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‘Holy Sisters’ review: Substitute conductor shines

April 27, 2012

by Joshua Kosman

The last thing anyone wants on the eve of a musical world premiere is for the conductor to call in sick. But that was the fate of Gabriela Lena Frank’s “Holy Sisters,” commissioned by the Berkeley Symphony as the headliner for the orchestra’s season-closing concert in Zellerbach Hall on Thursday night.

 

Music Director Joana Carneiro, who was an intimate part of the piece in more ways than one, injured her shoulder and couldn’t lead the premiere. Fortunately, the orchestra was able to bring in Edwin Outwater – well remembered in these parts for his tenure as resident conductor with the San Francisco Symphony – as an excellent last-minute replacement, and the concert went off without a hitch.

 

Frank’s piece, a cantata for soprano, girls’ chorus and orchestra, couldn’t have been easy to pull together on short notice. It’s not that the writing sounded particularly intricate – Frank favors lush chordal textures without too much counterpoint or rhythmic complexity – but the general mood of “Holy Sisters” is luminous and evocative, and required a deft touch.

 

Running about 22 minutes, the piece offers a parade of biblical women, beginning with Mary Magdalene and then proceeding to several figures from the Old Testament. Each of them introduces herself in turn, in a dialogue between the soprano and the choristers who adulate her.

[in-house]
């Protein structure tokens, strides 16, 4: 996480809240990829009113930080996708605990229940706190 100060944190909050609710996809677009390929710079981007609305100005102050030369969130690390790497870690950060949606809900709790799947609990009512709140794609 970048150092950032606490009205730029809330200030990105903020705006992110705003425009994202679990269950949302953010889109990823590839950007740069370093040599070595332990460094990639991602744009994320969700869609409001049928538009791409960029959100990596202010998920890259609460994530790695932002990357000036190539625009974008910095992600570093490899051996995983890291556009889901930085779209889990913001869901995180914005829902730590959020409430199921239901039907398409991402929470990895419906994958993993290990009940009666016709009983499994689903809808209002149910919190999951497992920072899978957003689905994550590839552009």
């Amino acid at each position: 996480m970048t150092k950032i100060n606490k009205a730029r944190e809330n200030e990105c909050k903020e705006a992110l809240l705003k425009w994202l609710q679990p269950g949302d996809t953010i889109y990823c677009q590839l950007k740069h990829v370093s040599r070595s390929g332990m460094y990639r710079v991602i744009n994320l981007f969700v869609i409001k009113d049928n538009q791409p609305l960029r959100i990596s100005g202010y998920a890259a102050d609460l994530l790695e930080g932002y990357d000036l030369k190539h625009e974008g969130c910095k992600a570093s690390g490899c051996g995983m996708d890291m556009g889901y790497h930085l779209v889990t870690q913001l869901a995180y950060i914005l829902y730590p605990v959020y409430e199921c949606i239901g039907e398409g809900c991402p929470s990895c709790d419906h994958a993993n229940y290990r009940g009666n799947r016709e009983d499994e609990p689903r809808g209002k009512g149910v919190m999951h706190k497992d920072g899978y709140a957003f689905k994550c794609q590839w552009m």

Those dialogues, with their light-toned, lovely harmonies and vaulting solo melodies, are the heart of the piece. Soprano Jessica Rivera (who will give a solo recital Sunday afternoon with San Francisco Performances) brought clarity and grace to her assignment, and the San Francisco Girls Chorus, led by guest conductor Brandon Brack, sang with touching translucency.

 

The piece also includes a hymnlike episode, which Frank wrote for Carneiro’s wedding earlier this year. It’s a beautiful stretch of writing, but it’s not clear what it’s doing in this context.

 

Although “Holy Sisters” is an alluring piece of writing, it all feels rather introductory – the characters troop on and then quickly bow out again. So it’s a relief to learn that this is only the first part of two planned works, with the follow-up scheduled for next year.

 

The rest of the program was splendid, beginning with a buoyant account of Kodály’s “Dances of Galánta” and continuing with Bartók’s “Music for Strings, Percussion and Celesta.” If the latter sounded a little under-rehearsed, that was hardly surprising under the circumstances.